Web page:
RJD link in Dalit massacre
SC for quick check-up in rape case
BJP plans Lucknow shuffle
Dissent brews in Sonia’s Cong
Bihar braces for population blast
Relief wages fall short of promise

 
 
RJD LINK IN DALIT MASSACRE 
 
 
FROM OUR SPECIAL CORRESPONDENT
 
Patna, May 13 
With the name of an RJD legislator’s cousin figuring in the FIR in Lakhisarai, yesterday’s massacre of 12 backward caste labourers has assumed political colour. Senior NDA leaders have stepped up political campaign against the ruling coalition.

Superintendent of police in Lakhisarai M.S. Majid today said Suryagara MLA Pralhad Yadav’s cousin, Hareram Yadav, was among the six persons named in the FIR. Hareram is an influential contractor and has a criminal records.

Majid said in the course of investigation, Hareram’s name was mentioned by villagers. “He had allegedly fomented trouble. He used his political clout to carry on illegal mining and intimidate rival contractors,” said a police officer in Lakhisarai. Although the police were yet to gather evidence against Hareram for the massacre, his involvement in intimidating labourers has come to light, police said.

The revelation of Hareram’s name has come as a major embarrassment for the RJD. Villagers are angry with Laloo Yadav and demonstrated against him when he visited the area yesterday.

The state government is already facing flak for the Bihar Mineral development Corporation’s failure to draw the government’s attention to the mushrooming of illegal contractors, who have caused largescale damage to the district’s landscape by carrying on rampant sand mining on the Kiul riverbed. The government had earlier had to face a barrage of questions on the role of the police who were allegedly hand in glove with illegal miners.

The NDA quickly seized these issues to mount a political campaign against the RJD-led coalition government. BJP leader Sushil Modi, who visited the site late yesterday evening, today came back to say: “I don’t know what kind of government is ruling the state. If the poor Dalits of the state cannot be protected, whose government is it anyway?”

Another NDA leader, Nitish Kumar, also rushed to the spot this morning. He is expected to hold a rally there. Ram Vilas Paswan, who is keen on floating a regional party, does not want to let this opportunity slip out of hand. He will visit the site of the massacre as four of the victims belonged to his caste. Paswan is expected to fire his salvo against the government in Patna where he will meet his party workers.

Even CPM, which is an ally of the RJD, charged the government with ignoring law and order. The BSP, another ally, has demanded stern action from the state government. The BSP said it was not reviewing the support it has extended to the RJD. Congress state president Chandan Bagchi, who visited the site, said he would write his observation on the incident to chief minister Rabri Devi soon.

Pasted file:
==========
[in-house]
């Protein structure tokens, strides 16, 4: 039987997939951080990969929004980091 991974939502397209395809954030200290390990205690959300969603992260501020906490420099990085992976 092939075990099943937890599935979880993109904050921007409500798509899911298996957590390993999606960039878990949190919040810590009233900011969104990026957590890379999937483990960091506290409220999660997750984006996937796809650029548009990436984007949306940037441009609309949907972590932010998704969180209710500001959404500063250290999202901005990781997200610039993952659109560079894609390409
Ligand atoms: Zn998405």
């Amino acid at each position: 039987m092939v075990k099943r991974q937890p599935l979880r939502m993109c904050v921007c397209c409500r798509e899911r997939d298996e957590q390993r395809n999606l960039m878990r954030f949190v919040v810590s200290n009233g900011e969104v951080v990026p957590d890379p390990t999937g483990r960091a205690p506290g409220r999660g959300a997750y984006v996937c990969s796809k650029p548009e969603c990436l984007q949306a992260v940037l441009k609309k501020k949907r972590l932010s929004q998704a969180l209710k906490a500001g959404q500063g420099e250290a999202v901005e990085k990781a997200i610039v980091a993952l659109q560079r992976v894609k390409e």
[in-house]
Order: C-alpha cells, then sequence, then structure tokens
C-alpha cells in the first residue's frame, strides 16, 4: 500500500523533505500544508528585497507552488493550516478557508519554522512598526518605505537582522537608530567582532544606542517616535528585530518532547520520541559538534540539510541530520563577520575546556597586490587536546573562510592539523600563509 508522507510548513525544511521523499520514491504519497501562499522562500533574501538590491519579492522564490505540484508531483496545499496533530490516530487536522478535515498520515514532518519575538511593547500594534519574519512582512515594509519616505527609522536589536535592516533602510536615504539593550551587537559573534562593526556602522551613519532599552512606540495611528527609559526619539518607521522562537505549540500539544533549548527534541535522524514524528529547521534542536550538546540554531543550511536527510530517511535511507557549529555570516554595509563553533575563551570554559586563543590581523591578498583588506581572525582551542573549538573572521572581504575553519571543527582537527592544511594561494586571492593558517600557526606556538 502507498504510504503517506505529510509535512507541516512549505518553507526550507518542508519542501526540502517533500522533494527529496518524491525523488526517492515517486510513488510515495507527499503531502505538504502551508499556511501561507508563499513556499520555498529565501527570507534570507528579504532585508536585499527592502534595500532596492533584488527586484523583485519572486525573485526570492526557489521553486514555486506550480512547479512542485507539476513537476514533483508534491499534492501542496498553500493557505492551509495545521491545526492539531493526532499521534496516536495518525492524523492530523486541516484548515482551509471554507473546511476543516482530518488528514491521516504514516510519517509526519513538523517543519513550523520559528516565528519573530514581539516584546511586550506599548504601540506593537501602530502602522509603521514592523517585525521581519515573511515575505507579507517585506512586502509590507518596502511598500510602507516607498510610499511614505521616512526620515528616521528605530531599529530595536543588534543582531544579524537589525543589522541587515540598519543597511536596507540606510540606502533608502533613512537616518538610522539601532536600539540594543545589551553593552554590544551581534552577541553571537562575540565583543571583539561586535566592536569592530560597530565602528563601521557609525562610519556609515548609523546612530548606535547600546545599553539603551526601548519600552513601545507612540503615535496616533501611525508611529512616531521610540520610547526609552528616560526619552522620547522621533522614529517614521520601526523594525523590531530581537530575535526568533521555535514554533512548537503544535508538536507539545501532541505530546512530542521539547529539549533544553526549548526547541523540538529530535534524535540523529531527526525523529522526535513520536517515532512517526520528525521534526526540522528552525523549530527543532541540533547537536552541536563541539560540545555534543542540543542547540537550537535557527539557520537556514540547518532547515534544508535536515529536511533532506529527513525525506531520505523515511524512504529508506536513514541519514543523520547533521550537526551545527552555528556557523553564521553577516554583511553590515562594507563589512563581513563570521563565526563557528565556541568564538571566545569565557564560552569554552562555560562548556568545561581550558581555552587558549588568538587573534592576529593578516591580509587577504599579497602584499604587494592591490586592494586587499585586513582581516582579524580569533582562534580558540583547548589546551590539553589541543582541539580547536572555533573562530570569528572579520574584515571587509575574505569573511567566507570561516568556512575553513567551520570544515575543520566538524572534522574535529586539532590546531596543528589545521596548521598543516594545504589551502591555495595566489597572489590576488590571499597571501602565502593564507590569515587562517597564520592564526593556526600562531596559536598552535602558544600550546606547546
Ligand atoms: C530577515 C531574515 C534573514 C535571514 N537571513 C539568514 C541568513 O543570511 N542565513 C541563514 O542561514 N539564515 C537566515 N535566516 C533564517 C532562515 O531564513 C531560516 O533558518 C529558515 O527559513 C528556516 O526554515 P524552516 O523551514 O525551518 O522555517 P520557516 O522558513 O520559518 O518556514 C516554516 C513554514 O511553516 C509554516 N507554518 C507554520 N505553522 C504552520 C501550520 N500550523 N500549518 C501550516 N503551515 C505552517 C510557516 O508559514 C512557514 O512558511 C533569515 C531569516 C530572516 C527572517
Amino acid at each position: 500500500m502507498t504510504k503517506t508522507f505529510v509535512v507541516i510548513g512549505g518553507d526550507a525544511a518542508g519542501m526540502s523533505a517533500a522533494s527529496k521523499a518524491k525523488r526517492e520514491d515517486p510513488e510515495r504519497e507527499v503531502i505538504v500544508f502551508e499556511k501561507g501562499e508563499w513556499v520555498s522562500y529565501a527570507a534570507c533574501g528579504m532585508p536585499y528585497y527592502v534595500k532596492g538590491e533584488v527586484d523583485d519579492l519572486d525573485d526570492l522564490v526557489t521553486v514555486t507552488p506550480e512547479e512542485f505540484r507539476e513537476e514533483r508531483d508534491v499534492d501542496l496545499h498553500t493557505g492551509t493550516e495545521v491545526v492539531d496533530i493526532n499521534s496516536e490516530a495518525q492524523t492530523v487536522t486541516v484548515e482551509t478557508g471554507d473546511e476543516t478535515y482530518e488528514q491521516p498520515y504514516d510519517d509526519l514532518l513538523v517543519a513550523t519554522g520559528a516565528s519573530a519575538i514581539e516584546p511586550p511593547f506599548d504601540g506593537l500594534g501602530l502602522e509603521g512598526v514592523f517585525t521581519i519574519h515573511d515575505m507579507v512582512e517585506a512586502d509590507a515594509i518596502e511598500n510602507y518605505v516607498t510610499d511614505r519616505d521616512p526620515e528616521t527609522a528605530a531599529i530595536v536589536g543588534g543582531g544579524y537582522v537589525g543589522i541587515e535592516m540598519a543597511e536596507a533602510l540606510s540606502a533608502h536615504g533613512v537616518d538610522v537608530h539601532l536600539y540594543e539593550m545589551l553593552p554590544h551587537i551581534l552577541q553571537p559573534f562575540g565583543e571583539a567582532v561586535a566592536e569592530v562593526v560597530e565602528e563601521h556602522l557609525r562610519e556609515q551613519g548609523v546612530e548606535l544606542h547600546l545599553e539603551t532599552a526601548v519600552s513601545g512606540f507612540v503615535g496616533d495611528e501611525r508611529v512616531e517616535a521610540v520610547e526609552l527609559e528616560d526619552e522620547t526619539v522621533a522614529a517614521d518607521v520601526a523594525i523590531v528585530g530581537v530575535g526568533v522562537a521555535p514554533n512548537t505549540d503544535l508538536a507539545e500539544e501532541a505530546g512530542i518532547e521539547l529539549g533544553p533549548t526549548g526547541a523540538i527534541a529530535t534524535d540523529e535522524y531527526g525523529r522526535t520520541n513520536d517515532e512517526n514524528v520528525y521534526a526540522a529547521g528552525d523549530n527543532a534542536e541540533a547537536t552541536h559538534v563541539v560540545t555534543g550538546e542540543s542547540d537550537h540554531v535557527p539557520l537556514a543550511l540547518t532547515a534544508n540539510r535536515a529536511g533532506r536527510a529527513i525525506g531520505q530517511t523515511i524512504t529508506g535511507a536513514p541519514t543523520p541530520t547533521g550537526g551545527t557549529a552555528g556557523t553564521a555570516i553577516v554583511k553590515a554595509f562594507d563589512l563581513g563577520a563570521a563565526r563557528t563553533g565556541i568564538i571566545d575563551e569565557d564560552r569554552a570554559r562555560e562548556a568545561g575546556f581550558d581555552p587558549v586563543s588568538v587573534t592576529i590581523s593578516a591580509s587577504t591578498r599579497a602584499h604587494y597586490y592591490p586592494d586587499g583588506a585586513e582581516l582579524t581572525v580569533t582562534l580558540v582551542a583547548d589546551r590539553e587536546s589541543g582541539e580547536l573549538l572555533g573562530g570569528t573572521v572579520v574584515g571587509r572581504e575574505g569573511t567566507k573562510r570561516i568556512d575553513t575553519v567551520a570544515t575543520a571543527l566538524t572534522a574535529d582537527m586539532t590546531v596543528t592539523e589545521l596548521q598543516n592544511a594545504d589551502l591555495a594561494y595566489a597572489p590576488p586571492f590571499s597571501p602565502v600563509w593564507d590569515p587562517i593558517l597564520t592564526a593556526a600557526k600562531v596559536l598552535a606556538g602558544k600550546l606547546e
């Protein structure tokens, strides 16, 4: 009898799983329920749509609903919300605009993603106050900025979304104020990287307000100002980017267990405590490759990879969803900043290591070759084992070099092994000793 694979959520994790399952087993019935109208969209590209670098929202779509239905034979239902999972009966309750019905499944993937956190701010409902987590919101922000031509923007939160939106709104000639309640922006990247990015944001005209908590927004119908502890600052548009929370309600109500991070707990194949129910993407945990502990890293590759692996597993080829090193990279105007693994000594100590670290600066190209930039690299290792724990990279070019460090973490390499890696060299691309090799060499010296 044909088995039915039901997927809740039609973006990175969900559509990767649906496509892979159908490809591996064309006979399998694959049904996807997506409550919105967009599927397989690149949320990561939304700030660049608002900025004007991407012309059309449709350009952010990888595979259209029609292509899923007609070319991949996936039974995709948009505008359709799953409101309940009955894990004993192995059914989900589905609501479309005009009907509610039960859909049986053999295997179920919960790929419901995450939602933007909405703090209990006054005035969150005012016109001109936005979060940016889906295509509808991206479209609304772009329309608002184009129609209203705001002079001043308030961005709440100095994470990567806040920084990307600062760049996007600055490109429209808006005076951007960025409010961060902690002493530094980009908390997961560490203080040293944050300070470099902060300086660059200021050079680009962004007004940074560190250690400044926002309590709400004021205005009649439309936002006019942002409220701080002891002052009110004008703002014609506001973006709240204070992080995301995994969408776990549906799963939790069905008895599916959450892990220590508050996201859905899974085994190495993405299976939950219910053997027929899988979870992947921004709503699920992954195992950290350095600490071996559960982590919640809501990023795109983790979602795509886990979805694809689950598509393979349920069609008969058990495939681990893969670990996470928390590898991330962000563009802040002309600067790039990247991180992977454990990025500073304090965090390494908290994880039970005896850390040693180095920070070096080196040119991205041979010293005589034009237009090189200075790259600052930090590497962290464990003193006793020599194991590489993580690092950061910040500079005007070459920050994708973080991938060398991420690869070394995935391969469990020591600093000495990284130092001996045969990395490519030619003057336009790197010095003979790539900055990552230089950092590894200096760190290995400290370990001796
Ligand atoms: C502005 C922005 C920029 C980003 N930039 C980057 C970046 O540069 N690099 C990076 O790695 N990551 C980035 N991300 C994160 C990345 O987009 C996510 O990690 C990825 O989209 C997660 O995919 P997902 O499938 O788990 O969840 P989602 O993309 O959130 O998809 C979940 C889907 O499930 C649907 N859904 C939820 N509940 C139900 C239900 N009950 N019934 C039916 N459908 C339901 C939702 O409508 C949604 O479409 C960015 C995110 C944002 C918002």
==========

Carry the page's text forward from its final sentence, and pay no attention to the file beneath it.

Alarmed by the political reaction, Rabri today called an emergency meeting with the director general, the chief secretary and the home secretary. They discussed measures to stop illegal landmining in the area and may suspend some police officials of the district and officers of Bihar Mineral Development Corporation as a damage control measure.

Cong for special courts

The Congress urged the Rabri Devi government to set up special courts and a task force to deal with caste violence in Bihar.Reacting sharply to the killings, general secretary Mohsina Kidwai said: “The state government must protect lives of Dalits and all other sections.”    


 
 
SC FOR QUICK CHECK-UP IN RAPE CASE 
 
 
FROM R. VENKATARAMAN
 
New Delhi, May 13 
The Supreme Court has asked government hospitals throughout the country to conduct medical examinations in rape cases at the earliest as delays resulted in “washing away of evidence of rape”.

A three-judge bench of Chief Justice A.S. Anand and Justice D.P. Wadhwa and Ruma Pal said in a judgement: “We wish to put on record our disapproval of the refusal of some government hospital doctors, particularly in rural areas where hospitals are few and far between, to conduct medical examination of a rape victim unless the case is referred to them by the police.

“Such a refusal ... necessarily results in a delay in the ultimate examination of the victim, by which time the evidence of rape may have been washed away by the complainant herself or be otherwise lost,” the judges observed.

They asked state governments to “ensure such a situation does not recur in future”.

In the case at hand, the apex court restored the conviction and sentence of a rape-accused let off by the Karnataka high court.

A 15-year-old schoolgirl was raped in a remote Karnataka village. She was taken to Dr Thripulamba for the medical examination, who declined to examine her on the ground that she was not referred to by the police. The victim was sent back and was examined by another doctor, Dr Shantabai, after two days of the incident when a police report had been filed.

The medical report found white discharge but recorded “no external injuries to external genitalia”.